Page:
Union Fracas Began in Debate Over Transportation Bill
The current fracas between some of the city’s biggest and most-powerful labor unions began taking shape last year during the debate over the state’s multibillion transportation bill, the Inquirer reported Wednesday, helping spark a rivalry that still burns in the dispute over work rules and employment at the city’s Convention Center.
At the time, a number of key unions — including Electrical Workers Local 98 and Laborers Local 332 — lined up behind the bill, which is expected to create a flood of jobs while funding bridge and road repairs.
However, Local 8 of the Metropolitan Regional Council of Carpenters, whose representatives declined to comment for this article, opposed the bill, citing a wage provision within it.
While the bill ultimately passed, John “Johnny Doc” Dougherty, business manager of the Electrical Workers, still chafes at the position of the Carpenters leaders, which he believes would have denied work for his members as well as their own.
Dougherty’s position in the current Convention Center situation has been pretty similar to the earlier battle: He’s said publicly he’s taking the deal that brings jobs for his union members.
The Carpenters union has also appeared consistent: In both cases, it has been hesitant to make agreements where it stood to lose previously held gains — in the case of the transportation bill, the provision in question made it easier for small construction projects to avoid state rules that require paying the “prevailing wage” to workers on state contracts; at the Convention Center, the union has resisted loosening work rules to allow exhibitors to set up their own booths at exhibitions inside the hall. In both cases, the Carpenters were trying to ensure that work opportunities were as plentiful and lucrative for its members as they had been previously.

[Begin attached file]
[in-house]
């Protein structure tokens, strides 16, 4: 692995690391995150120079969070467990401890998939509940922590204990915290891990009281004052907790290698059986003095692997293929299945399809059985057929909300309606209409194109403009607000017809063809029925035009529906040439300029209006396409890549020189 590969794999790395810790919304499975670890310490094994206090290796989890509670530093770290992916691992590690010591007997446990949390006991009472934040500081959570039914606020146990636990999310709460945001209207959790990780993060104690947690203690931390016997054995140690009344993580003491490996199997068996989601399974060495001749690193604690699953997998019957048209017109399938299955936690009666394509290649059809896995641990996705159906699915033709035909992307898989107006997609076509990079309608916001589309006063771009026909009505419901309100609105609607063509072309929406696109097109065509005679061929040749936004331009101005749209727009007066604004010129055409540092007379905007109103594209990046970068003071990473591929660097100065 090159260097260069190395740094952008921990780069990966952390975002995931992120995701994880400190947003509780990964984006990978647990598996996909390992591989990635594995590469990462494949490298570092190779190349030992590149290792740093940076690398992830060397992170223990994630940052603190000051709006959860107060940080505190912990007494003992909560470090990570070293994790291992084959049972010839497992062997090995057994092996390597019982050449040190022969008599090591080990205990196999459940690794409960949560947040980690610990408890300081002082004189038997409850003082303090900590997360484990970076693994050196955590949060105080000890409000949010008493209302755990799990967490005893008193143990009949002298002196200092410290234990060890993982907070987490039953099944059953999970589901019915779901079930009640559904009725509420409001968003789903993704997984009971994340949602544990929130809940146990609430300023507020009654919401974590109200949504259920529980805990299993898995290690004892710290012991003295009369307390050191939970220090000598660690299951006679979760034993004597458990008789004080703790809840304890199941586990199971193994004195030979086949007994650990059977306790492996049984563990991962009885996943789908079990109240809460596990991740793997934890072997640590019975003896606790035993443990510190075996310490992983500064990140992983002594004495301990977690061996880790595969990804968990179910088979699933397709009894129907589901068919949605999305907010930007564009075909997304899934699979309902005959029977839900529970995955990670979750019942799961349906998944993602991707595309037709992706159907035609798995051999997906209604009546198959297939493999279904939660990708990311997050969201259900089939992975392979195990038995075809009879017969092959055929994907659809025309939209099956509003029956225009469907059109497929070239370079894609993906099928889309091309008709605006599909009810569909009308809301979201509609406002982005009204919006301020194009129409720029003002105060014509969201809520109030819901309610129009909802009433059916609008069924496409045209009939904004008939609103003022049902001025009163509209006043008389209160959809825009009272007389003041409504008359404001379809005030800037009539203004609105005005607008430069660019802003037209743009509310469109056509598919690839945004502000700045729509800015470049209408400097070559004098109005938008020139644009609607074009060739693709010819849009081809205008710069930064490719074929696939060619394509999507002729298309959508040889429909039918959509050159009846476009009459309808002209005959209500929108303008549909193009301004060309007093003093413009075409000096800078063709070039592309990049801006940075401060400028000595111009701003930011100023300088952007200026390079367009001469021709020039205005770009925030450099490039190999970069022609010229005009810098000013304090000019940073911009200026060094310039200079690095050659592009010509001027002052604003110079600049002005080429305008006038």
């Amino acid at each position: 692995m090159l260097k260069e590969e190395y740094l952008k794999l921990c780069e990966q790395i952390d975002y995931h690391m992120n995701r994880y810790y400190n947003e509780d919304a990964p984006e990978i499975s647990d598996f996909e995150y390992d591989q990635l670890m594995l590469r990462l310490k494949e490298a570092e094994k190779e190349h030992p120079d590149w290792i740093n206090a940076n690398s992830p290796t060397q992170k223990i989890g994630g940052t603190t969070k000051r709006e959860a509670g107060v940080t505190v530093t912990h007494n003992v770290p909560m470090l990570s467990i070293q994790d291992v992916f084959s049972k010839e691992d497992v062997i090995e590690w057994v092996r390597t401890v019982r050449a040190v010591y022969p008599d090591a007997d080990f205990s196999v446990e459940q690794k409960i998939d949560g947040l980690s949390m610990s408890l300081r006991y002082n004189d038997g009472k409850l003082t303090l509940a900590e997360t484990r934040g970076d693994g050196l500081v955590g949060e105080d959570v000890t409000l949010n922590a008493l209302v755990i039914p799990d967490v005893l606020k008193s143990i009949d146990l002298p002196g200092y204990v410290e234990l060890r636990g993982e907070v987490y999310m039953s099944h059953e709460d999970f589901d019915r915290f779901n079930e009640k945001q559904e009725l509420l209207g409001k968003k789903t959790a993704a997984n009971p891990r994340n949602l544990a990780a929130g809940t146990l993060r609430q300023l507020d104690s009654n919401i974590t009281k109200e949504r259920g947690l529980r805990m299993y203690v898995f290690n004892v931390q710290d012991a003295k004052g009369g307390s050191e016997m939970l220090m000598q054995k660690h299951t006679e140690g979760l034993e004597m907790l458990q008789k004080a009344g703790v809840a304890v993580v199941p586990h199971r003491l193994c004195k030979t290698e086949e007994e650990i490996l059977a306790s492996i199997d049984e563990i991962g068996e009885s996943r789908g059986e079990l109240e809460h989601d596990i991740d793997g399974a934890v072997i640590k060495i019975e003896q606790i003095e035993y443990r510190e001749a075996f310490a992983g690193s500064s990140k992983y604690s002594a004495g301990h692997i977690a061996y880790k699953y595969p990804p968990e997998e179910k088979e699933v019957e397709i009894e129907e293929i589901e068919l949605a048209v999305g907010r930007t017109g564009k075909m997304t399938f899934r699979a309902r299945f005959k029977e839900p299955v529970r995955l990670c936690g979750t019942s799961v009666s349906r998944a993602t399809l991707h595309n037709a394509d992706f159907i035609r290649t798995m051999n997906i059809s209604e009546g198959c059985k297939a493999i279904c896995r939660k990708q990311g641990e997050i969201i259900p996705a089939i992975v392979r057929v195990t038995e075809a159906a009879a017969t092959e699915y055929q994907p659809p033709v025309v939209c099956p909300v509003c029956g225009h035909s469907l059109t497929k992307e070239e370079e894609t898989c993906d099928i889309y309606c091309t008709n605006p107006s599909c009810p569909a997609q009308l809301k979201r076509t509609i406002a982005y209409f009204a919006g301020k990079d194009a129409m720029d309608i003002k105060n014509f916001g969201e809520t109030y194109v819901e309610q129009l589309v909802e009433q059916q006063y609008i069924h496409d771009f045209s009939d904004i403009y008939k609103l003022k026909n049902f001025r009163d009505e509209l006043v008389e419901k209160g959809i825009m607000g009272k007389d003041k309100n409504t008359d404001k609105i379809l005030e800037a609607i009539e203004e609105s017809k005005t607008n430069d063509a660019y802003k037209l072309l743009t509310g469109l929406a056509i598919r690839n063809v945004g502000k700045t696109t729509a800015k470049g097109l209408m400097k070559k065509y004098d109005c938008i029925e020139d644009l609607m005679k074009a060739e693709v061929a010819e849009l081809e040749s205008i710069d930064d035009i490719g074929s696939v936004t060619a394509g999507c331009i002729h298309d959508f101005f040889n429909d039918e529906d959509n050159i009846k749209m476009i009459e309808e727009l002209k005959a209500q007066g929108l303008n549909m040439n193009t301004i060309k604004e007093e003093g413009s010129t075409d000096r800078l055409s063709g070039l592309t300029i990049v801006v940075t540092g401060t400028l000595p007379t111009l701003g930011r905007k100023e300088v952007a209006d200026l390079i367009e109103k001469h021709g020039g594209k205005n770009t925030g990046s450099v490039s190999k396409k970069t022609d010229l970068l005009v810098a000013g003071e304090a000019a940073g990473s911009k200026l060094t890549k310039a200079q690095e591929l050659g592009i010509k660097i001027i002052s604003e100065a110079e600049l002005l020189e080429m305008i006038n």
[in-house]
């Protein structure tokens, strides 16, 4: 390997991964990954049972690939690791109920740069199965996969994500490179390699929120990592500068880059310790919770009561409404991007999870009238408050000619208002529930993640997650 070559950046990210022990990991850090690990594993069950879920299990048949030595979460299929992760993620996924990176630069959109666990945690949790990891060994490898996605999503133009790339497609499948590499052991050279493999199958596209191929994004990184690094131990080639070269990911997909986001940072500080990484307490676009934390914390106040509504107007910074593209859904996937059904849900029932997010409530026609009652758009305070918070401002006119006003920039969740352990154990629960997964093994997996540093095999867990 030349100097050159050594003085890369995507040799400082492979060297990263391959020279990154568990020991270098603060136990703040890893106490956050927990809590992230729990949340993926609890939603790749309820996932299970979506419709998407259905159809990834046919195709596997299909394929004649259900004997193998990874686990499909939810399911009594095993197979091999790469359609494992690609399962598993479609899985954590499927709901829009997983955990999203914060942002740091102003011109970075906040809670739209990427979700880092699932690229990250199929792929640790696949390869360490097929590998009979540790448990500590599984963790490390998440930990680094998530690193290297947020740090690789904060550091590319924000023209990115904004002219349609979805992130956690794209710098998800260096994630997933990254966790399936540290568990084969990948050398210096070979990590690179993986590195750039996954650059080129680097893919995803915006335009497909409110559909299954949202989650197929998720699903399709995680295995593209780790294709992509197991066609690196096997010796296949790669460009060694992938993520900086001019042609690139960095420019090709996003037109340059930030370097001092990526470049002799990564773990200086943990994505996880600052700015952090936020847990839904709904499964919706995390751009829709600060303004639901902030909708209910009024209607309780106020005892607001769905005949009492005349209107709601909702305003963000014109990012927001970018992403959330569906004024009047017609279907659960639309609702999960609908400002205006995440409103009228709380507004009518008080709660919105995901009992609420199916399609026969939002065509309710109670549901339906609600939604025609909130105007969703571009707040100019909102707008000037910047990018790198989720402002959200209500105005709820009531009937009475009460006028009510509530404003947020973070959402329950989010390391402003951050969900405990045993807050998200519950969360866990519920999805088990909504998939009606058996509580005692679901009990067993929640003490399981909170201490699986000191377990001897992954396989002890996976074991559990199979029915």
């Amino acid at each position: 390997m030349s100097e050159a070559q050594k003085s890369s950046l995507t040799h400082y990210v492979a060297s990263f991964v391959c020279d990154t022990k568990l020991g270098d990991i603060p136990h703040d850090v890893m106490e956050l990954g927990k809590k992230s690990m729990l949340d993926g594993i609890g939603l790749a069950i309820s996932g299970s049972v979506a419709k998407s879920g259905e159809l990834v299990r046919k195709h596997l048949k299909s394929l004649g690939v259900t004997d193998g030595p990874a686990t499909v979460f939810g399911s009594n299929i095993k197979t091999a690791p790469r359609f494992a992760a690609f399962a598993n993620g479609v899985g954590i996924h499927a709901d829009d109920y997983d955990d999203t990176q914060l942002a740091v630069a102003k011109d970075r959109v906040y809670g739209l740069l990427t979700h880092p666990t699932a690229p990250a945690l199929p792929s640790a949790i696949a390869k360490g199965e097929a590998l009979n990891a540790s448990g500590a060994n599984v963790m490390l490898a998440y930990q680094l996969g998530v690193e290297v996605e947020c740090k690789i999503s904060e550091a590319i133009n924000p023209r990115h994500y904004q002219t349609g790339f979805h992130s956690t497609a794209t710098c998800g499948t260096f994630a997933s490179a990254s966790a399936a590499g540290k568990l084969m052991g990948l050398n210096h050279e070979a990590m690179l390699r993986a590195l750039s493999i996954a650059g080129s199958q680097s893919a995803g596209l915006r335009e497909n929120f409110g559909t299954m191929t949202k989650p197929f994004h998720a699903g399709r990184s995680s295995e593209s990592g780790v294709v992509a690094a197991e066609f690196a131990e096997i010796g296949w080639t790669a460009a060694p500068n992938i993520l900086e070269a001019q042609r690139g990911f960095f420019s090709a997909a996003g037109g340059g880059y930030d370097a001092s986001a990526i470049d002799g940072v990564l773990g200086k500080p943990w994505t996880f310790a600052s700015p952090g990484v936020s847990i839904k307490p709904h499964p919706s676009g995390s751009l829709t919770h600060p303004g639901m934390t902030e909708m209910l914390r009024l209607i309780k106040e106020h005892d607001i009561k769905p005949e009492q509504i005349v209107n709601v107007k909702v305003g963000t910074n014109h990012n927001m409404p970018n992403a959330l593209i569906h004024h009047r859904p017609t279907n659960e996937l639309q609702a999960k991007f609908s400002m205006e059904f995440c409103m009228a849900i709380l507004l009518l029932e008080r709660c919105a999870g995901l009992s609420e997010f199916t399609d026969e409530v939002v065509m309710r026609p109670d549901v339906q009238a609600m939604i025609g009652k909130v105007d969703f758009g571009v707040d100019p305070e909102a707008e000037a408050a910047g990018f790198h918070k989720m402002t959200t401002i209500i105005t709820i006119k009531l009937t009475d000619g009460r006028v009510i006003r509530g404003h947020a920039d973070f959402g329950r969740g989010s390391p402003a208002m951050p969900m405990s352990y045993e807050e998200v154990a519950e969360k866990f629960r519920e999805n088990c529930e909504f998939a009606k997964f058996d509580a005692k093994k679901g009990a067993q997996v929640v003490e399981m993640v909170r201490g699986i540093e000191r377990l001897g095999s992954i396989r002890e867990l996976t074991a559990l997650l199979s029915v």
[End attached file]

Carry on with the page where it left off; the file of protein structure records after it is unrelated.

The result is more than a disagreement over tactics and goals. Work normally done by the Teamsters and Carpenters is now being done by the members of the four signatory unions.
For now IBEW and its allied unions are on the job at the Convention Center; the Carpenters and Teamsters are not. They’re waiting to hear the outcome of a grievance filed with the National Labor Relations Board, contending the Convention Center’s managers did not have the authority to set a deadline for signing the contract that IBEW and its allies are now working under. (The Carpenters and the Teamsters also signed, but after that deadline had passed.)
The Inquirer added: “Daniel E. Halevy, regional attorney for the NLRB, said the matter would be given priority status. He declined to say how long the process might take.”